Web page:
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standards(5)							 standards(5)



NAME

  standards, ANSI, ISO,	OSF_SOURCE, POSIX, XPG4, XPG4-UNIX, XBD, XCU,
  XCURSES, XNS,	XSH, SVID2, SVID3 - Support for	industry standards

DESCRIPTION

  Programming interfaces and utilities conform to a number of standards.  The
  full names and mnemonics for the industry standards supported	by the
  operating system software, along with	the manuals where each standard	is
  discussed, are as follows:

  POSIX.1
      IEEE Std 1003.1: 1990

      References:
	  POSIX.1 Conformance Document (not included in	the Tru64 UNIX docu-
	  mentation set, but available by special order), Programmer's Guide

  POSIX.2
      IEEE Std 1003.2: 1993

      References:
	  POSIX.2 Conformance Document (not included in	the Tru64 UNIX docu-
	  mentation set, but available by special order)

  POSIX.1b
      IEEE Std 1003.1b:	1993

      References:
	  POSIX.1 Conformance Document,	Guide to Realtime Programming

  POSIX.1c
      IEEE Std 1003.1c:	1995

      References:
	  POSIX.1 Conformance Document,	Guide to DECthreads

  ISO C
      ISO/IEC 9899: 1990, 1994

      References:
	  Programmer's Guide

  XPG4
      X/Open CAE specifications, Issue 4, July 1992

      These specifications include:

      XBD, X/Open CAE Specification, System Interface Definitions, Issue 4
      (XBD4.0)

      XCU, X/Open CAE Specification, Commands and Utilities, Issue 4 (XCU4.0)

      XSH, X/Open CAE Specification, System Interfaces and Headers, Issue 4
      (XSH4.0)

      References:
	  XPG4 Conformance Statement - Questionnaire (not included in the
	  Tru64	UNIX documentation set,	but available by special order),
	  Programmer's Guide

  XPG4-UNIX (Single UNIX Specification,	1995)
      X/Open CAE specifications	XBD, XCU, and XSH, Issue 4, Version 2, 1994
      (XBD4.2, XCU4.2, and XSH4.2)

      X/Open CAE Specification,	Networking Services, Issue 4, 1994 (XNS4.0)

      X/Open CAE Specification,	X/Open Curses, Issue 4,	1995 (XCURSES4.0)

      References:
	  XPG4 Conformance Statement - Questionnaire (not included in the
	  Tru64	UNIX documentation set,	but available on request),
	  Programmer's Guide

  Single UNIX Specification, 1998
      X/Open CAE specifications	XBD, XCU, and XSH, Issue 5, 1997 (XBD5.0,
      XCU5.0, and XSH5.0)

      X/Open CAE Specification,	Networking Services, Issue 5, 1997 (XNS5.0)

      X/Open CAE Specification,	X/Open Curses, Issue 4,	Version	2, 1997
      (XCURSES4.2)

      Reference	pages for individual interfaces	state the current conformance
      level to the XBD,	XCU, XCURSES, XNS, or XSH CAE specification.

  FIPS
      FIPS 151-2

      References:
	  POSIX.1 Conformance Document,	Programmer's Guide

  SVID 2
      System V Interface Definition, Issue 2

      References:
	  Programmer's Guide

  SVID 3
      System V Interface Definition, Issue 3

      References:
	  Programmer's Guide

STANDARDS INFORMATION IN REFERENCE PAGES

  Reference pages may include a	STANDARDS section that specifies the most
  current standards that the interfaces	conform	to. Header files usually sup-
  port definition environments for different issues of the UNIX	specifica-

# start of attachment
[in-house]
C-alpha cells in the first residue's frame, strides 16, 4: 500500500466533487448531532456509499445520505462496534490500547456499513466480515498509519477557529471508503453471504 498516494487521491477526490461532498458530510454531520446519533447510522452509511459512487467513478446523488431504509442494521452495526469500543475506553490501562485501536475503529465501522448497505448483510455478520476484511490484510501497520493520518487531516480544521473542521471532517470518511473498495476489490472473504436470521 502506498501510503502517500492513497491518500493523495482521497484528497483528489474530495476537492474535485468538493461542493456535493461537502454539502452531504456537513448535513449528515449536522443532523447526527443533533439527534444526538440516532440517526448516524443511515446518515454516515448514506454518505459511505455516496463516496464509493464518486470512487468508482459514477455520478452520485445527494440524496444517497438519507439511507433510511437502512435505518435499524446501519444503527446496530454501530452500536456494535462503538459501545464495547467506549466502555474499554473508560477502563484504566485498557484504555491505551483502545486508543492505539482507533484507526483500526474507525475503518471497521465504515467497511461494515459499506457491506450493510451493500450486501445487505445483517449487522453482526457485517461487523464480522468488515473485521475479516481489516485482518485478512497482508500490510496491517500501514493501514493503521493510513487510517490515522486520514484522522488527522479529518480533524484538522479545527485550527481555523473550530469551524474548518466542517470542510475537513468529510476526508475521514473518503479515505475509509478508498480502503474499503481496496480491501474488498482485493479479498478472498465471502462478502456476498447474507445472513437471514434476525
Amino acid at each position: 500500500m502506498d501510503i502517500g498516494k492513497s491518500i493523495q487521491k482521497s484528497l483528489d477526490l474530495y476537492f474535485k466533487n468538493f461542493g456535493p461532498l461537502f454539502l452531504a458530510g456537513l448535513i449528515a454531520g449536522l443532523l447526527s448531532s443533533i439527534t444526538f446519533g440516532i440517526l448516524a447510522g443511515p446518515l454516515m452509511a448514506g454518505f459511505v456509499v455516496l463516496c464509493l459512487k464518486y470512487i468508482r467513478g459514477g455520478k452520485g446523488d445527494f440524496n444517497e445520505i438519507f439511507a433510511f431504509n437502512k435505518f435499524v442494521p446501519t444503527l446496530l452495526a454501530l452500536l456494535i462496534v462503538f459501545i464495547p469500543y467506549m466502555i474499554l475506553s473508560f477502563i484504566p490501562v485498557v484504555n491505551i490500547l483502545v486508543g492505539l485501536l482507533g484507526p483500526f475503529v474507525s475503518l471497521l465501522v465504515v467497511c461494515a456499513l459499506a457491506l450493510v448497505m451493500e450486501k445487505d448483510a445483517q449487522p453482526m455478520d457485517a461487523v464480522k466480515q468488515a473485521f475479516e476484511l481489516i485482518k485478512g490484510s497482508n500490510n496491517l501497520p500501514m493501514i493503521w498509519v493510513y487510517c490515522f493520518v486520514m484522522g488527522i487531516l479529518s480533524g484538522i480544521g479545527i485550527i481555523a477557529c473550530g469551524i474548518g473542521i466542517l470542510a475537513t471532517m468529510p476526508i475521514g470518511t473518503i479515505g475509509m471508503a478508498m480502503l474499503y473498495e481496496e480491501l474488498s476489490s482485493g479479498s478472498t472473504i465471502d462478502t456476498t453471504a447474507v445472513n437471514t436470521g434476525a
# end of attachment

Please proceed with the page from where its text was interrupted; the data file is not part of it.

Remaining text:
tions	but the	reference pages	describe interfaces mostly in the context of
  the most recent one. The following conventions may also be used in the text
  of reference pages when it is	necessary to identify different	versions of
  interfaces or	to note	interface extensions:

  [X...]
      Text paragraphs preceded by [XPG4-UNIX] document features	and behavior
      that are included	in the set of UNIX extensions specified	by the X/Open
      CAE specifications listed	earlier	for the	XPG4-UNIX mnemonic.

      The [XPG4-UNIX] tag appears only when it is necessary to differentiate
      an XPG4-UNIX extension that was added to an interface that is also
      defined in Issue 4, Version 1 of the X/Open CAE specifications. If an
      entire interface has been	added in Issue 4, Version 2, the tag is	not
      necessary. In this case, the STANDARDS section lists XPG4-UNIX, and not
      XPG4, as the X/Open standard to which the	interface conforms.

      The [XPG4-UNIX] tag is obsolete and being	replaced by tags for particu-
      lar specifications ([XSHn], [XCUn], [XNSn], or [XCURSESn]	as described
      below).

      Whether any of these tags	appears	depends	on the interfaces that a
      reference	page describes,	the highest specification version to which
      the interfaces conform, and whether the reference	page needs to point
      out a difference in an older version of an interface as compared to the
      most recent version.

  [ISO C]
      Text paragraphs preceded by [ISO C]  document features and behavior
      that are included	in versions and	amendments to the ISO/IEC standard
      for the C	programming language with which	the current X/Open specifica-
      tions are	not yet	aligned. The  [ISO C]  tag appears only	when an
      interface	conforms to the	current	XSH CAE	specification and also con-
      forms to an ISO/IEC amendment or version that was	approved after the
      release of the current XSH specification.	C language extensions that
      fall into	this category are automatically	part of	the next issue or
      revision of the XSH CAE specification.  The [ISO C]   tag	does not
      appear when an interface conforms	to the version of the ISO/IEC stan-
      dard that	was approved before the	current	version	of the X/Open stan-
      dard was issued. By definition, X/Open specifications cannot conflict
      with any ISO/IEC standard. Therefore, on most reference pages that
      document an interface conforming to ISO C, you will not find the	[ISO